Nagaland: What brought the Konyaks to the centre of a never-ending conflict

A pamphlet at the Hornbill festival venue in Kisama as Konyak and six other tribes of eastern Nagaland shut their traditional houses at the festival in protest. Photo: Twitter

On the first day of December, as has been the annual tradition for more than two decades now, the Naga Heritage Village in Kisama was buzzing with celebratory cries of around 12,000 people. The enthusiasm was unmistakable, also because last year everyone had to be content with a virtual celebration of the famed Hornbill festival due to Covid-19.

Celebrated around 10 km from the state capital of Kohima, the 10-day festival–to commemorate the Nagaland Statehood Day–has been drawing tourists bitten by wanderlust and in search of exotic cultural romanticism in huge numbers. Hornbill fest fitted the bill perfectly with its array of music, food, fashion and culture against the backdrop of stunning natural beauty that the hill state is famous for.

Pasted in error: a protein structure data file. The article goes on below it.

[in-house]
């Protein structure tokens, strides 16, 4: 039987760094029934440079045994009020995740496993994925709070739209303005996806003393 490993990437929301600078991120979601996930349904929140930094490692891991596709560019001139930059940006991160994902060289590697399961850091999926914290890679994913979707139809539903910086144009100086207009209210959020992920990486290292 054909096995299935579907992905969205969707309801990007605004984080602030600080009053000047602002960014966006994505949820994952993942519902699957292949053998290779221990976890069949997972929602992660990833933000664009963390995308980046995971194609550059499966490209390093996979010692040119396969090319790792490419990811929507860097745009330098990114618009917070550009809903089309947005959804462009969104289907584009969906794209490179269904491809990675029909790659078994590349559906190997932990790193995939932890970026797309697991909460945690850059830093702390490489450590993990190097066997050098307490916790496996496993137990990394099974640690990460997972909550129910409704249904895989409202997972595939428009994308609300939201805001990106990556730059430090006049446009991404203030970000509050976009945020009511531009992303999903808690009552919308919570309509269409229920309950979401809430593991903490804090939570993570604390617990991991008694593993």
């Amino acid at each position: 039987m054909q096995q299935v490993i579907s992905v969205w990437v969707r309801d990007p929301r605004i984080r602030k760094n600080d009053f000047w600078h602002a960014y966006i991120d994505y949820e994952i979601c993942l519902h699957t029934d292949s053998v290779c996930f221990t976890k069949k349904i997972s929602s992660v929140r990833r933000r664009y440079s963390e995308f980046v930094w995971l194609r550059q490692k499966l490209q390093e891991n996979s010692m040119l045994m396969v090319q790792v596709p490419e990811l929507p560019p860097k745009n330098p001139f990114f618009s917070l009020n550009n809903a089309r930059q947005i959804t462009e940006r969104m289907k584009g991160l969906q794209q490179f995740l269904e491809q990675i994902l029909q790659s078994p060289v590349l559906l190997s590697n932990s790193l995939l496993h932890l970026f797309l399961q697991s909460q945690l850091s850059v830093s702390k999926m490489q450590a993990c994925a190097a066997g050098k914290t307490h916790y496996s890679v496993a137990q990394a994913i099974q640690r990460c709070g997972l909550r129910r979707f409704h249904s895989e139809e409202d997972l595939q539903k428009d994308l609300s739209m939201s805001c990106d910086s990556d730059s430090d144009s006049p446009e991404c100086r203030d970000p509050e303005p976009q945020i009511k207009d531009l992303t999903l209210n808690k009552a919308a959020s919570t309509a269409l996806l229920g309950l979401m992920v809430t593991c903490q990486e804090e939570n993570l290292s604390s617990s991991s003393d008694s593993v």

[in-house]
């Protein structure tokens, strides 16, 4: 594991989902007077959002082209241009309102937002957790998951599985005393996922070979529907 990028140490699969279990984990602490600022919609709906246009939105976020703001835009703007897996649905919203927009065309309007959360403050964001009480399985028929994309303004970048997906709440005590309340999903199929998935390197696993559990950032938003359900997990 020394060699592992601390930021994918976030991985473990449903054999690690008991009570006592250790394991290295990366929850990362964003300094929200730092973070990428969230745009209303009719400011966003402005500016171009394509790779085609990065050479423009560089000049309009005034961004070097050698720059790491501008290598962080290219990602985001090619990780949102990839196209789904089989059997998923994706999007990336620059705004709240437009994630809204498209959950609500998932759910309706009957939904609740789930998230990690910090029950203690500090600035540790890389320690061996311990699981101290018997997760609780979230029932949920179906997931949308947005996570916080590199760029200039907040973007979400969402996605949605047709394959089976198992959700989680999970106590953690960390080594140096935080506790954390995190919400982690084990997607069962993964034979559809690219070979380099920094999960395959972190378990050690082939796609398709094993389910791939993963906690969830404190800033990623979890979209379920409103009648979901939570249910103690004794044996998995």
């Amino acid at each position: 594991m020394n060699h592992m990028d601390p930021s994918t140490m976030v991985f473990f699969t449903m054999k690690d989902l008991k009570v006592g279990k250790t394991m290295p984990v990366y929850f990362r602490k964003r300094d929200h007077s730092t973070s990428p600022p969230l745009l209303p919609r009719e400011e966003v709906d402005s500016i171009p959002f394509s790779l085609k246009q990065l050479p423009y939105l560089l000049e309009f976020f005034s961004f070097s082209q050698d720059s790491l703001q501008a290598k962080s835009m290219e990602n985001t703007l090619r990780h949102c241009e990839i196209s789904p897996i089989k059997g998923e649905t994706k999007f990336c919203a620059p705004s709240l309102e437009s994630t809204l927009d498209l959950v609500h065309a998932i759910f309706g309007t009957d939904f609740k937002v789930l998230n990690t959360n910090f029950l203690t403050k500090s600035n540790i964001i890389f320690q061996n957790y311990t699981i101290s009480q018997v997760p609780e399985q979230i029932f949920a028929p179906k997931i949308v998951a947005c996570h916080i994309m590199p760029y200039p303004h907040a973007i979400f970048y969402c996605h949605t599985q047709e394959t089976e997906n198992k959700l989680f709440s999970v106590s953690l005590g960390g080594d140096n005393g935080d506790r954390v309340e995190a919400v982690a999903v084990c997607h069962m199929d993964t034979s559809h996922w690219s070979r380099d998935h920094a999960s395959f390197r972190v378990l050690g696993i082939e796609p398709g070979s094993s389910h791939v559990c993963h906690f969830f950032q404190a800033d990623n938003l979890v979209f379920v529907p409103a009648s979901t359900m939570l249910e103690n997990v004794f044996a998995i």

Among those present at the venue this time were 11 foreign tourists and thousands from other parts of the country. Diplomats from several nations, including the US, Germany and Australia also took part in the festival that is one of the biggest opportunities for the state government to promote Nagaland as peaceful and tourist-friendly.

Looking at the cheerful crowd, governor Jagdish Mukhi proudly announced at the inauguration day, "The day is not far when the much-awaited peace agreement with Naga rebel groups will be signed. Everyone should make up their minds to create a conducive atmosphere for welcoming the new dawn of peaceful and progressive Nagaland."

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